Forget Facebook: Zoom is the tech industry’s newest problem child

Just like every other platform that’s exploded in popularity, the videoconferencing system has problems with child pornography and privacy.

This story may sound familiar: A tech company, basking in the glow of viral user growth, becomes an investor darling. Over the span of just a few months, the company’s valuation doubles. More than that, it becomes a cultural phenomenon, beloved by users of all ages and flooded with examples of feel-good creativity.

But there is a dark underside to this company. It has a child abuse problem. And a porn problem. And a privacy problem. Does anyone care?

Today, the problem platform is Zoom, but there’s a reason this narrative feels like déjà vu. It’s because we’ve seen it before with YouTube, Facebook, and every other Silicon Valley platform that has spent the past decade monetizing users while evading regulation. Moreover, we’ll see it with every platform that follows, unless we finally make policy changes that protect users and hold platforms accountable.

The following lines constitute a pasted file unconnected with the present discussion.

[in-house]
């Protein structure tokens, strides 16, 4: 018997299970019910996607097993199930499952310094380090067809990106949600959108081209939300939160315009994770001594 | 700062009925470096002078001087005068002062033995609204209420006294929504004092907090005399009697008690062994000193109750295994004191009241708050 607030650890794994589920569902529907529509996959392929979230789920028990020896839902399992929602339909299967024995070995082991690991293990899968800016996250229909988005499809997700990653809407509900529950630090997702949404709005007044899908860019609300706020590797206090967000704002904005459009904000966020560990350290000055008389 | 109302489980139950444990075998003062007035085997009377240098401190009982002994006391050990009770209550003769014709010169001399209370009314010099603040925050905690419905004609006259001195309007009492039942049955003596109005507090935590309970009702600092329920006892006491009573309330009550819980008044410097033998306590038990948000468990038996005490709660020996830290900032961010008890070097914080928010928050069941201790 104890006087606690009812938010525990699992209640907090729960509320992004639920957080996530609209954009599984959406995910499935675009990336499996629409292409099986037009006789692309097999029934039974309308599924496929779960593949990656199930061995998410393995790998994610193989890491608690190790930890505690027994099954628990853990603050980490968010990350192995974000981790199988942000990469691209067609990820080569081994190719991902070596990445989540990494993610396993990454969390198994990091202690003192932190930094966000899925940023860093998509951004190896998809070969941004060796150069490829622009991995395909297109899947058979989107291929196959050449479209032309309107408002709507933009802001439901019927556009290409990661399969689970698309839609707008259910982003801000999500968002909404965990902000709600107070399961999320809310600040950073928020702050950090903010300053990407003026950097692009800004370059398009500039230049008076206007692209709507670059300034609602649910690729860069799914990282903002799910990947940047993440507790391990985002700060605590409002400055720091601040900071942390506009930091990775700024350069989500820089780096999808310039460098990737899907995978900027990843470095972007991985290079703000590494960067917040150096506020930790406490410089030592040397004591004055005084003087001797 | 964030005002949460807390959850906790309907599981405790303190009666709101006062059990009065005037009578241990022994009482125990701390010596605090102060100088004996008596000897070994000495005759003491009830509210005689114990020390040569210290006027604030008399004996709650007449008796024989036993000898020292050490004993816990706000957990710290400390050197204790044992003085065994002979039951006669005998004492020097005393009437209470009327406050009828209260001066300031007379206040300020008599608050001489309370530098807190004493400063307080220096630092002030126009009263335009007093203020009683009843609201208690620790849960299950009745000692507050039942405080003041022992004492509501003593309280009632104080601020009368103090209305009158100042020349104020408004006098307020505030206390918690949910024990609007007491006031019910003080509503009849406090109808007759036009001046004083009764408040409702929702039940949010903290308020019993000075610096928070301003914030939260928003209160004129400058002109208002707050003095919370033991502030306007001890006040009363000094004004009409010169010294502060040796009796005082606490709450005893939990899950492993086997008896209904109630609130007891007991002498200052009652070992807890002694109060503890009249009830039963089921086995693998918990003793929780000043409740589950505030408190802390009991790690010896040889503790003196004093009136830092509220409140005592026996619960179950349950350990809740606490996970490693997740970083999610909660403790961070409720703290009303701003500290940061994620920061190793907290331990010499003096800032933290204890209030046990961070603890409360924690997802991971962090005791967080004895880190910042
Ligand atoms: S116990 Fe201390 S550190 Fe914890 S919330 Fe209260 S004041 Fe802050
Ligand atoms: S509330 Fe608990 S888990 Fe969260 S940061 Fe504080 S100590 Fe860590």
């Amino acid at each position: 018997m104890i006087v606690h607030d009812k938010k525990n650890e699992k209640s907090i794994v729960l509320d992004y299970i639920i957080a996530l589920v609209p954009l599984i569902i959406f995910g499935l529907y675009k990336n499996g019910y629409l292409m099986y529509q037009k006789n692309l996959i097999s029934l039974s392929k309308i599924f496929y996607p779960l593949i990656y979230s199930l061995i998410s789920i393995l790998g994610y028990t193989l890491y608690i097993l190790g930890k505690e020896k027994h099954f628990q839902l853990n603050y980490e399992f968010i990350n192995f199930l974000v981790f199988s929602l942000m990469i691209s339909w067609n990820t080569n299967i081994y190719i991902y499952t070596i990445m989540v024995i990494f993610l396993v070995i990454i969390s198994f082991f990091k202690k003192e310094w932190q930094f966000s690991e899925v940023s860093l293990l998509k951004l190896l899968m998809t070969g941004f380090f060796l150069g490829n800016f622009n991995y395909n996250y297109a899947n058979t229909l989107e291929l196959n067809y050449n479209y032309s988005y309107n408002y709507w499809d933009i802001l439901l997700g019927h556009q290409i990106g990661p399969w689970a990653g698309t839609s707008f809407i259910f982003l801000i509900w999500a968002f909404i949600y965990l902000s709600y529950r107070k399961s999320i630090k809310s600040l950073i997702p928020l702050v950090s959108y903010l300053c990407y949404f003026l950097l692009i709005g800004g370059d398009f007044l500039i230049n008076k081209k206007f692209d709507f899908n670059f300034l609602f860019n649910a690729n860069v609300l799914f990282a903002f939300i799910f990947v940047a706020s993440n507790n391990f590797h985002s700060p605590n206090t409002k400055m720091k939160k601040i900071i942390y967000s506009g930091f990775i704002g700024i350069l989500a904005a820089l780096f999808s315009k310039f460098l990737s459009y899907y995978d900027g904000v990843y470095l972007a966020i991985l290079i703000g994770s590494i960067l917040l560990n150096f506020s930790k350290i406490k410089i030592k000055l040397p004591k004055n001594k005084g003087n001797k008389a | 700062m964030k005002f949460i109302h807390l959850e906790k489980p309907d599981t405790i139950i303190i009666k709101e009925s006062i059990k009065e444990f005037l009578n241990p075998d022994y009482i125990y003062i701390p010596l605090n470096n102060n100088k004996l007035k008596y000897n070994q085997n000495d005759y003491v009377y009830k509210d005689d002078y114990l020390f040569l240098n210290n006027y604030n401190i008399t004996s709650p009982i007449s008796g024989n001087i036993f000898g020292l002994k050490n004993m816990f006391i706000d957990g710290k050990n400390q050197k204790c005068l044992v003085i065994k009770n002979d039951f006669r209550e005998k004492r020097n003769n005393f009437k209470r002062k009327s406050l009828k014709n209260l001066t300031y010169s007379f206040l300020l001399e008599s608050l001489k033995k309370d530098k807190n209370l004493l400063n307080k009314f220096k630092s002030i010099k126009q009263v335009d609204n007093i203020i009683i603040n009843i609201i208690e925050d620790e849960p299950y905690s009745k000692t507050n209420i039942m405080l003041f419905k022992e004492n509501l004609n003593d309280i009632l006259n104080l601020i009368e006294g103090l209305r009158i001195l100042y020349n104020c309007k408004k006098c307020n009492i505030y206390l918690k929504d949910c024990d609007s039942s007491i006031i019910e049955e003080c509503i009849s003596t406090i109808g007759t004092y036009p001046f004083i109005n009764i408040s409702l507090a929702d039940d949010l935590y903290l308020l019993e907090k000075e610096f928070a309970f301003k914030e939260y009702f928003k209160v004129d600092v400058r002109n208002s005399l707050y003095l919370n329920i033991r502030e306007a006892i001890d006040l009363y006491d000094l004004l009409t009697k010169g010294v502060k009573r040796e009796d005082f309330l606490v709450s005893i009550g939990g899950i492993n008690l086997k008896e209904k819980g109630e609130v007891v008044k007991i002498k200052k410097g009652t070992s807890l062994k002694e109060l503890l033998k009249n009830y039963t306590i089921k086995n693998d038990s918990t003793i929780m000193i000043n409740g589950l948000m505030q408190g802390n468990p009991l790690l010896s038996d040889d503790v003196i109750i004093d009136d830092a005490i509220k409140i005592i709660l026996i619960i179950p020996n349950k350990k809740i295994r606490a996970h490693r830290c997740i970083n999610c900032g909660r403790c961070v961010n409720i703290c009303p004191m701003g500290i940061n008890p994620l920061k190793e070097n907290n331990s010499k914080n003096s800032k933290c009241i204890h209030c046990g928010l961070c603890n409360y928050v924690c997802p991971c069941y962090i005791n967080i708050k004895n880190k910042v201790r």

There were problems with Zoom well before our current moment. A lifetime ago, way back in 2015, Pennsylvania courts sent a man to prison for broadcasting his rape of a 6-year-old boy to viewers on Zoom. Federal prosecutor Austin Berry referred to Zoom as “the Netflix of child pornography” in his closing remarks, according to The New York Times.

Zoom says it has improved its ability to police such content. But over the last several weeks, as people self-isolating at home have flocked to the service, many are seeing their happy hours and discussion groups “Zoombombed” by users broadcasting graphic pornography.


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